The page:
The public’s fears over the omicron variant may have already peaked in the United States, new Morning Consult polling indicates. Concern has remained high among vaccinated adults since omicron was discovered in November, but it’s already beginning to fall among their unvaccinated peers.
Share of vaccinated and unvaccinated U.S. adults who say they are “very” or “somewhat” concerned about the omicron variant
What you need to know:
- Since South African scientists identified the omicron variant in late November, about 4 in 5 vaccinated U.S. adults have said they are “very” or “somewhat” concerned about the new strain. Meanwhile, concern among unvaccinated adults rose to 55 percent in mid-December but fell to 44 percent by the end of the month.
- Overall, 68 percent of adults said they are concerned about the omicron variant, roughly the same share as those who are worried about the delta variant. Globally, nearly half of all recently sequenced COVID-19 cases are tied to omicron, according to a tracker from The Washington Post.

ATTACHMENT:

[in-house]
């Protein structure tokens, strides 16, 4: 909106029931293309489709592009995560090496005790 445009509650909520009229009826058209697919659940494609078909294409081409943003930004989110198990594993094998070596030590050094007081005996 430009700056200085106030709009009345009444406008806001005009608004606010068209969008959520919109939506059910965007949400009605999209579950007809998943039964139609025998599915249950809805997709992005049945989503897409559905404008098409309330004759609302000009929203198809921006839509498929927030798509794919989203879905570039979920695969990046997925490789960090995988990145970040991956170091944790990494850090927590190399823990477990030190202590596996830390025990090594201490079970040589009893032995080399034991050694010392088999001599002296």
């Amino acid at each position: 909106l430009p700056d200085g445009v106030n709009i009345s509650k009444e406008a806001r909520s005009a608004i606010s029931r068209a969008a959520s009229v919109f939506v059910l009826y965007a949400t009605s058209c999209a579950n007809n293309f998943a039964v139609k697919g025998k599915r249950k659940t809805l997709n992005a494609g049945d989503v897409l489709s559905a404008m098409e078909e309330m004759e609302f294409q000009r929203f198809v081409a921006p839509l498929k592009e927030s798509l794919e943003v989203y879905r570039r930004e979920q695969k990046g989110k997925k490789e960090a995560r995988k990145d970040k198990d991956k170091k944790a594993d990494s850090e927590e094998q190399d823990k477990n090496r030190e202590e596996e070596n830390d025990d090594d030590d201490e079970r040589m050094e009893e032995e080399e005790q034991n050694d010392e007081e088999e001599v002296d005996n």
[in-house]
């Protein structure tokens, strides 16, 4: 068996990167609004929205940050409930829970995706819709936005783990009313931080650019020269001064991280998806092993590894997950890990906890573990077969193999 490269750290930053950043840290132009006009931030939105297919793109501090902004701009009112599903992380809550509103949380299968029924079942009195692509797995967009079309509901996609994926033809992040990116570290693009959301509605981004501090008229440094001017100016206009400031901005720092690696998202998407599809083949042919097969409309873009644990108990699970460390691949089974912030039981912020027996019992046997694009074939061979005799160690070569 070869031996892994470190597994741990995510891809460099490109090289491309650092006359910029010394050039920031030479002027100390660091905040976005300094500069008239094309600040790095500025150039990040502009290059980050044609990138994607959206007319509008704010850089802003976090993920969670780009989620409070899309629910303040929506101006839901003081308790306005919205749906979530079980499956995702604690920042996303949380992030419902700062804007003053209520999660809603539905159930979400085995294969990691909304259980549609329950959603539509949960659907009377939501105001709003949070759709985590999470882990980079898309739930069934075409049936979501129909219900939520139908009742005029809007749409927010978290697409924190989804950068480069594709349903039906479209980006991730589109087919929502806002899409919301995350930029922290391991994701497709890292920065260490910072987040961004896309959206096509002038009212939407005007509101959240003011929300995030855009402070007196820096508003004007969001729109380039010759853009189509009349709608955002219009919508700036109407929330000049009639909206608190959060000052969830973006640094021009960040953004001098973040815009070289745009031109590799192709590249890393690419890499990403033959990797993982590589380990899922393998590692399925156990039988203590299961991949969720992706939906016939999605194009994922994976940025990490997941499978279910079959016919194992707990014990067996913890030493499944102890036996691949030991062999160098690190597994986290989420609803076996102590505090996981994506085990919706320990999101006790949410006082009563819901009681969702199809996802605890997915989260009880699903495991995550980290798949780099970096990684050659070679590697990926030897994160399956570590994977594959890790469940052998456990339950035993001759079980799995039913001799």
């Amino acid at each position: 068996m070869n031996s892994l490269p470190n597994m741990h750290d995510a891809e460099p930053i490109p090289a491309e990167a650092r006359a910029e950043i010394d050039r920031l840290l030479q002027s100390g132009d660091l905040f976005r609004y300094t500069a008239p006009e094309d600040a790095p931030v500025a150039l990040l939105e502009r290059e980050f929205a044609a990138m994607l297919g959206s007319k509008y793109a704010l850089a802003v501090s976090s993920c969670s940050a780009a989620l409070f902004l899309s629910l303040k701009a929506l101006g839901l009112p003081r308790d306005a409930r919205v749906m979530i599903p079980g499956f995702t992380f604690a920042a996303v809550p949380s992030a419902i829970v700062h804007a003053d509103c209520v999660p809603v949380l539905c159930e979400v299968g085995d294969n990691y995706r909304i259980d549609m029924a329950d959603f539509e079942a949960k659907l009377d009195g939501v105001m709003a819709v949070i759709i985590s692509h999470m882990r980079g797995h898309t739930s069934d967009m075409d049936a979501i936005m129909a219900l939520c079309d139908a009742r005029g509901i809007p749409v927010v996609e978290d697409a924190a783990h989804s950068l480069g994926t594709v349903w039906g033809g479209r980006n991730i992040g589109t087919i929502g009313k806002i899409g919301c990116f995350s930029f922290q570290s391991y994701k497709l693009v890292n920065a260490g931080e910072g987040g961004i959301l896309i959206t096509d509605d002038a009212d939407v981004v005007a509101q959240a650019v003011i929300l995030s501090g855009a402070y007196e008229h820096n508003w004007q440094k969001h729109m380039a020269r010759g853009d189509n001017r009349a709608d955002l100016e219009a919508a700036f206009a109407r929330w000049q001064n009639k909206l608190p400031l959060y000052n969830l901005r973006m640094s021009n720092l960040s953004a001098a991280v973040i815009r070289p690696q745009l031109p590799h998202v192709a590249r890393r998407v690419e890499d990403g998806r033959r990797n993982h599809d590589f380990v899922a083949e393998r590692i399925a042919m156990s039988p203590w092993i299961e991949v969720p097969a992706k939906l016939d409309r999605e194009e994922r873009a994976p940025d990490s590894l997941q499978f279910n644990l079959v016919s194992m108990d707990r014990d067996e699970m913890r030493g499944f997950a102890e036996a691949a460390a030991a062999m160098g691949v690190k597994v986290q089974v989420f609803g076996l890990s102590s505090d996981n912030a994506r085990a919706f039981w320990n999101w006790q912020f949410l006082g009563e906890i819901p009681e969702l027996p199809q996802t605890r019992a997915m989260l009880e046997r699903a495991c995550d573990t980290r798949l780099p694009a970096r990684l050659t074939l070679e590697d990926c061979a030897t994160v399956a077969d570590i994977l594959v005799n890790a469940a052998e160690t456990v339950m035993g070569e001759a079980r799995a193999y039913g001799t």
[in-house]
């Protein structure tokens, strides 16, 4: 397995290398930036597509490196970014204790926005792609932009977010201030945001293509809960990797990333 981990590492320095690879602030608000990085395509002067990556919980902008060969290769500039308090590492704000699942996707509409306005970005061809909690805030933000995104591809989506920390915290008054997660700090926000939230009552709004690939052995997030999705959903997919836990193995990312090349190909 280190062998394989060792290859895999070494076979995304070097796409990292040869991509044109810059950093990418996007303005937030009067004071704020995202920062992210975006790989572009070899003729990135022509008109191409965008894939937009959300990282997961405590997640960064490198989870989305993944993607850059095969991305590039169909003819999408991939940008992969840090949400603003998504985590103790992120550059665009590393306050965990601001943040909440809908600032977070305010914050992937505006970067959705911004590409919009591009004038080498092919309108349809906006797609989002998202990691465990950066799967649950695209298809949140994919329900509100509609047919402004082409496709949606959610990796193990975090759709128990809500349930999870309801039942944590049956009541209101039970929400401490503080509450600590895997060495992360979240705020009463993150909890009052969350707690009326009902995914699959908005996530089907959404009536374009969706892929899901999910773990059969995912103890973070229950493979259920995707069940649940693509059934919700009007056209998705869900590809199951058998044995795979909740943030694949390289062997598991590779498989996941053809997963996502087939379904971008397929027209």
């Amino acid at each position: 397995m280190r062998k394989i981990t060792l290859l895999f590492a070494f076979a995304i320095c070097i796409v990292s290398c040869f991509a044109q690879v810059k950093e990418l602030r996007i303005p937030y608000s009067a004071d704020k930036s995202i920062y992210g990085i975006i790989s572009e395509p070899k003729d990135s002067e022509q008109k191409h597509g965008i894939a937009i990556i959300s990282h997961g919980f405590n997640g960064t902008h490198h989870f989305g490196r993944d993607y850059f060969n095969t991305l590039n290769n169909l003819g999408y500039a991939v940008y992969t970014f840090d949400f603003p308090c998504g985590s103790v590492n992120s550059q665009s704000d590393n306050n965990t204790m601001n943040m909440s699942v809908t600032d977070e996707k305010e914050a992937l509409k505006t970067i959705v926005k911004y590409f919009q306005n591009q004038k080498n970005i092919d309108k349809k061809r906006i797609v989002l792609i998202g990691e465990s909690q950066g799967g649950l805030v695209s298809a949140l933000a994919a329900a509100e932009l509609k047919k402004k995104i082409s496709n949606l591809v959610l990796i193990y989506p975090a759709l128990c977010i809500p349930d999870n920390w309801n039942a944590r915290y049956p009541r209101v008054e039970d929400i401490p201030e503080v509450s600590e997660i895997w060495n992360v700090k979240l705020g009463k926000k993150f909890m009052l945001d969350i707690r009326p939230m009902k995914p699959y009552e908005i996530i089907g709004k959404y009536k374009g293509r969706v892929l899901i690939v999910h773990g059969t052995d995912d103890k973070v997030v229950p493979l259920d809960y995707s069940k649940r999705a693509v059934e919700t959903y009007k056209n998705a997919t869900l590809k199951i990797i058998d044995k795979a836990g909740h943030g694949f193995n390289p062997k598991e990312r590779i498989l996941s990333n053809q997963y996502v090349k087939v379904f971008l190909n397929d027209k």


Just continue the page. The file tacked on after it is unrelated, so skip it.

- Adults who said they are not concerned about the omicron variant were also much less likely than adults overall to say COVID-19 poses a severe health risk to the United States or to say they personally know someone who died from the disease, Morning Consult’s survey found.
- The findings come as the country enters a major COVID-19 surge, with more than 1 million new infections reported Monday, a record high for daily cases. Many hospitals are already overwhelmed and are seeing a drastic uptick in patients.
- News that the omicron variant appears less severe than earlier mutations of the virus may also be driving the decline in concern among the unvaccinated, who have consistently been less likely to say they’re worried about COVID-19. A World Health Organization official said Tuesday that emerging studies show that the omicron variant affects the upper respiratory tract, leading to milder symptoms, but cautioned that more research is needed before the strain’s full effects are known.
The poll was conducted Dec. 30, 2021, among 2,201 U.S. adults, with a margin of error of +/-2 percentage points.